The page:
Republican lawmakers question GOP party-switch bill
CHEYENNE, Wyo. (AP) — Members of an all-Republican legislative committee voiced concerns Thursday about a bill that would bar voters from changing party affiliation in the months before primary elections, a proposal GOP leaders have identified as their top priority this year.
Three of the five members of the Senate Corporations, Elections and Political Subdivisions Committee questioned whether the bill would help the democratic process or comply with federal law.
“It appears to me this bill is not ready for prime time,” said Sen. Tara Nethercott, R-Cheyenne. “I think there’s a significant number of ramifications the party needs to consider first.”
The committee will continue discussing the bill Tuesday.
The bill’s goal is to discourage voters from one party influencing the other party’s primary. Republicans dominate Wyoming politics but increasingly complain that Democrats unfairly influence their primaries by registering as Republicans.
Similar legislation has failed in the past. State GOP Chairman Frank Eathorne says it’s the party’s top priority for the legislative session.
“We do feel that our primary has been compromised and quite egregiously in this cycle more than in past cycles,” Eathorne told the committee.
National GOP mega-donor Foster Friess, who finished second in a six-way 2018 gubernatorial primary, complained soon after the vote that Democrats voting as Republicans influenced the outcome.
Friess emailed the complaint to four of the five other Republican candidates but not Mark Gordon, suggesting whom he thought benefited from the crossover voting. Gordon went on to win the general election by a wide margin and is now governor.
Party registration statistics compiled by the secretary of state’s office suggest that crossover voting happened in the GOP primary.
Voters may register and change party affiliation up to two weeks before a primary, at the polls or when requesting an absentee ballot.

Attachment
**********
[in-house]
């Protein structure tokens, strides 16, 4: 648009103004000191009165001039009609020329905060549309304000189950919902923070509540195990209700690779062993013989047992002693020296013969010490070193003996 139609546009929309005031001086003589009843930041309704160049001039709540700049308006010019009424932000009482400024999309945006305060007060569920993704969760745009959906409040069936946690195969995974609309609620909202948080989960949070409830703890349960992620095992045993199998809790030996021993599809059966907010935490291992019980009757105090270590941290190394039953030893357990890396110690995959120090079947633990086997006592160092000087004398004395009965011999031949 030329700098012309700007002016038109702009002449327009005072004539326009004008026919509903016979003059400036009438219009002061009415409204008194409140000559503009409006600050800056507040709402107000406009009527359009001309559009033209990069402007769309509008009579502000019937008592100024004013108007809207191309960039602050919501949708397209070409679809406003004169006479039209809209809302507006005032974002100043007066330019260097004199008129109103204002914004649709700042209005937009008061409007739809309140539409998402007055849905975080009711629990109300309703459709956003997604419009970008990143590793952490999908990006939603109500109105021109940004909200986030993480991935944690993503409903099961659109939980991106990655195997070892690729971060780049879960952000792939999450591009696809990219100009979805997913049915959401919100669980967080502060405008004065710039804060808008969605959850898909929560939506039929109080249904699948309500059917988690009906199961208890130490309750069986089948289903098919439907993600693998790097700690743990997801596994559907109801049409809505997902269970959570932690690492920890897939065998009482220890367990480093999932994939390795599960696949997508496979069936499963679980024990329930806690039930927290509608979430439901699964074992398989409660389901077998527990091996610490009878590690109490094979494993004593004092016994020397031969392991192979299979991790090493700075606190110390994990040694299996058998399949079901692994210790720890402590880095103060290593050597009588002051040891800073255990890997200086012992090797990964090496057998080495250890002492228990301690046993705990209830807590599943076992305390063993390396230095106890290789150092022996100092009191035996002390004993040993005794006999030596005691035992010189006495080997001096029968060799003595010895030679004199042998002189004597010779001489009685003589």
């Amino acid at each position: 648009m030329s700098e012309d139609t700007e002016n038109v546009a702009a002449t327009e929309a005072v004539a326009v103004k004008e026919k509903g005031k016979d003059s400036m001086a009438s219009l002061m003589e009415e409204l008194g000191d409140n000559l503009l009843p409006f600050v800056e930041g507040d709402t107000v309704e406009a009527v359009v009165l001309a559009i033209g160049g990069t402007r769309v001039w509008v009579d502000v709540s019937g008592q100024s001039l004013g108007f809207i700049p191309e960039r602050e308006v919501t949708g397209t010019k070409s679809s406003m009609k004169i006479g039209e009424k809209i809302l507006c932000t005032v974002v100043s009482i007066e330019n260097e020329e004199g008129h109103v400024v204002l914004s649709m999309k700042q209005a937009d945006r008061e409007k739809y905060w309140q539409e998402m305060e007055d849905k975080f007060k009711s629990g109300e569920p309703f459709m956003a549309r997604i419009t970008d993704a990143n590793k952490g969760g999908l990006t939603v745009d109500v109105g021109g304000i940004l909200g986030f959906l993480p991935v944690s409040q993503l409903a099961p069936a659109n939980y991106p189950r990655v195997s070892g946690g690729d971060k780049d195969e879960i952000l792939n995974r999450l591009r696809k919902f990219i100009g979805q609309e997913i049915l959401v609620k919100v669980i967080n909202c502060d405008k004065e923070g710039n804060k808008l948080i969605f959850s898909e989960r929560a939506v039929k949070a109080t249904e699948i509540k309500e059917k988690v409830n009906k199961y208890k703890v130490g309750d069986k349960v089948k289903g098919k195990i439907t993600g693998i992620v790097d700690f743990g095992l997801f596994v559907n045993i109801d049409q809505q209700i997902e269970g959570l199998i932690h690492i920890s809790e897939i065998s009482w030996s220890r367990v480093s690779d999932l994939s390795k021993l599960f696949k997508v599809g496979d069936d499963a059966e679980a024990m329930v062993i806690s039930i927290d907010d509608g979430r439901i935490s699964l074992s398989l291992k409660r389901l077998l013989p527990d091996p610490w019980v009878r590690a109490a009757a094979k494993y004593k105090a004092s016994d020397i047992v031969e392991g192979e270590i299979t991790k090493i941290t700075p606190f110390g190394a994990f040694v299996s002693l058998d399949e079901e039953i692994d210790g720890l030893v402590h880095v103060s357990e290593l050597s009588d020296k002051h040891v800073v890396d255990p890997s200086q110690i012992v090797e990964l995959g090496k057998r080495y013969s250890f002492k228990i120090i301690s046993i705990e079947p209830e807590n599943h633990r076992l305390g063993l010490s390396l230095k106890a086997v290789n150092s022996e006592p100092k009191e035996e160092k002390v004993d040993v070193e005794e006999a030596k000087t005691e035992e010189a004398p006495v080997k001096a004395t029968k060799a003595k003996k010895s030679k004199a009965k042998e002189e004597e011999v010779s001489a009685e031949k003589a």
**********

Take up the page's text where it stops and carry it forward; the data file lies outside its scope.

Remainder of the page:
The bill wants to prevent voters from changing party affiliation any time after candidates begin to apply for their party’s primary nomination. In 2018, that would have prevented party-switching between May 17 and the primaries on Aug. 21.
Democrats in other states have raised similar complaints about Republican interference in primaries, bill co-sponsor Bo Biteman, R-Ranchester, said.
“It’s a bipartisan problem. We just happen to have it one way in Wyoming,” Biteman said.
But an opponent of the proposal in the past, Sen. Cale Case, R-Lander, said that not allowing voters to “go back and forth” is counterproductive for the democratic process. Nethercott, Case and Sen. Charles Scott, R-Casper, also questioned whether the bill would cause problems under the 1993 National Voter Registration Act, which requires states to allow people to register to vote when they apply for a driver’s license or public assistance.
Wyoming’s polling place registration law makes it one of six states exempted under the federal act. Idaho, Minnesota, New Hampshire, North Dakota and Wisconsin are the others.
Losing that exemption could require costly new registration procedures, committee members said, such as implementing a voter registration process at the DMV.
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